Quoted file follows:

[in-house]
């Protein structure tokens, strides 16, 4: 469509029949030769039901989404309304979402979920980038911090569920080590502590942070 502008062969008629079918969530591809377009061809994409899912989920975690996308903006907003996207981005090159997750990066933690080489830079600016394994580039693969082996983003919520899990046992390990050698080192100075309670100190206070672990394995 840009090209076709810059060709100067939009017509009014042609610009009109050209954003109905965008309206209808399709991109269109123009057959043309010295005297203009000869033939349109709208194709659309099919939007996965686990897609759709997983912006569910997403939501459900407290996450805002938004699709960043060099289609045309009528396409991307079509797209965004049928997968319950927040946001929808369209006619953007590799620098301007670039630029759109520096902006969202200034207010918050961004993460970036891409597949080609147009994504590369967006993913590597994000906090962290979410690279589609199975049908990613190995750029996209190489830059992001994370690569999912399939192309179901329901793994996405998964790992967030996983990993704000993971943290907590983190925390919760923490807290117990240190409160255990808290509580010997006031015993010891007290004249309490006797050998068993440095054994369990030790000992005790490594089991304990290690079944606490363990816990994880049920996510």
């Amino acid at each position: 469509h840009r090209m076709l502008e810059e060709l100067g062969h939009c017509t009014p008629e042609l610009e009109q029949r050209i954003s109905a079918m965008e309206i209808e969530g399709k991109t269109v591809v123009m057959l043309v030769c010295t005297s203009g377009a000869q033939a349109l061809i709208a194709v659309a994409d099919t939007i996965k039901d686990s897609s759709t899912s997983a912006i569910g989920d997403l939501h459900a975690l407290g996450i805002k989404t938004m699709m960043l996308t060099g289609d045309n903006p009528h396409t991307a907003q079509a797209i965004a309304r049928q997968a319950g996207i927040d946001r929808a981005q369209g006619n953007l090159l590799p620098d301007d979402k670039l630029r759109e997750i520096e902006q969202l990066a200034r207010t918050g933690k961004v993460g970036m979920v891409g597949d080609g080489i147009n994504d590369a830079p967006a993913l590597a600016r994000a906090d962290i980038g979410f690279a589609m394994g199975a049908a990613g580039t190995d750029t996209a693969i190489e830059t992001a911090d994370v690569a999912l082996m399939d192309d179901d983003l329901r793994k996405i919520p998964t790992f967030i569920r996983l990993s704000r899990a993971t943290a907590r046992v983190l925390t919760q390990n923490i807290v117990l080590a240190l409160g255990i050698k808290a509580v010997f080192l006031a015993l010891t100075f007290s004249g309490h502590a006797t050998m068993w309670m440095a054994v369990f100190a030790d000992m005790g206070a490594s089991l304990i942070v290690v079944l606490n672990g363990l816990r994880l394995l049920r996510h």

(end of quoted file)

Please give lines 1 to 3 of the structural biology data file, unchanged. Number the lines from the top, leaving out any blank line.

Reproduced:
[in-house]
């Protein structure tokens, strides 16, 4: 469509029949030769039901989404309304979402979920980038911090569920080590502590942070 502008062969008629079918969530591809377009061809994409899912989920975690996308903006907003996207981005090159997750990066933690080489830079600016394994580039693969082996983003919520899990046992390990050698080192100075309670100190206070672990394995 840009090209076709810059060709100067939009017509009014042609610009009109050209954003109905965008309206209808399709991109269109123009057959043309010295005297203009000869033939349109709208194709659309099919939007996965686990897609759709997983912006569910997403939501459900407290996450805002938004699709960043060099289609045309009528396409991307079509797209965004049928997968319950927040946001929808369209006619953007590799620098301007670039630029759109520096902006969202200034207010918050961004993460970036891409597949080609147009994504590369967006993913590597994000906090962290979410690279589609199975049908990613190995750029996209190489830059992001994370690569999912399939192309179901329901793994996405998964790992967030996983990993704000993971943290907590983190925390919760923490807290117990240190409160255990808290509580010997006031015993010891007290004249309490006797050998068993440095054994369990030790000992005790490594089991304990290690079944606490363990816990994880049920996510």
């Amino acid at each position: 469509h840009r090209m076709l502008e810059e060709l100067g062969h939009c017509t009014p008629e042609l610009e009109q029949r050209i954003s109905a079918m965008e309206i209808e969530g399709k991109t269109v591809v123009m057959l043309v030769c010295t005297s203009g377009a000869q033939a349109l061809i709208a194709v659309a994409d099919t939007i996965k039901d686990s897609s759709t899912s997983a912006i569910g989920d997403l939501h459900a975690l407290g996450i805002k989404t938004m699709m960043l996308t060099g289609d045309n903006p009528h396409t991307a907003q079509a797209i965004a309304r049928q997968a319950g996207i927040d946001r929808a981005q369209g006619n953007l090159l590799p620098d301007d979402k670039l630029r759109e997750i520096e902006q969202l990066a200034r207010t918050g933690k961004v993460g970036m979920v891409g597949d080609g080489i147009n994504d590369a830079p967006a993913l590597a600016r994000a906090d962290i980038g979410f690279a589609m394994g199975a049908a990613g580039t190995d750029t996209a693969i190489e830059t992001a911090d994370v690569a999912l082996m399939d192309d179901d983003l329901r793994k996405i919520p998964t790992f967030i569920r996983l990993s704000r899990a993971t943290a907590r046992v983190l925390t919760q390990n923490i807290v117990l080590a240190l409160g255990i050698k808290a509580v010997f080192l006031a015993l010891t100075f007290s004249g309490h502590a006797t050998m068993w309670m440095a054994v369990f100190a030790d000992m005790g206070a490594s089991l304990i942070v290690v079944l606490n672990g363990l816990r994880l394995l049920r996510h």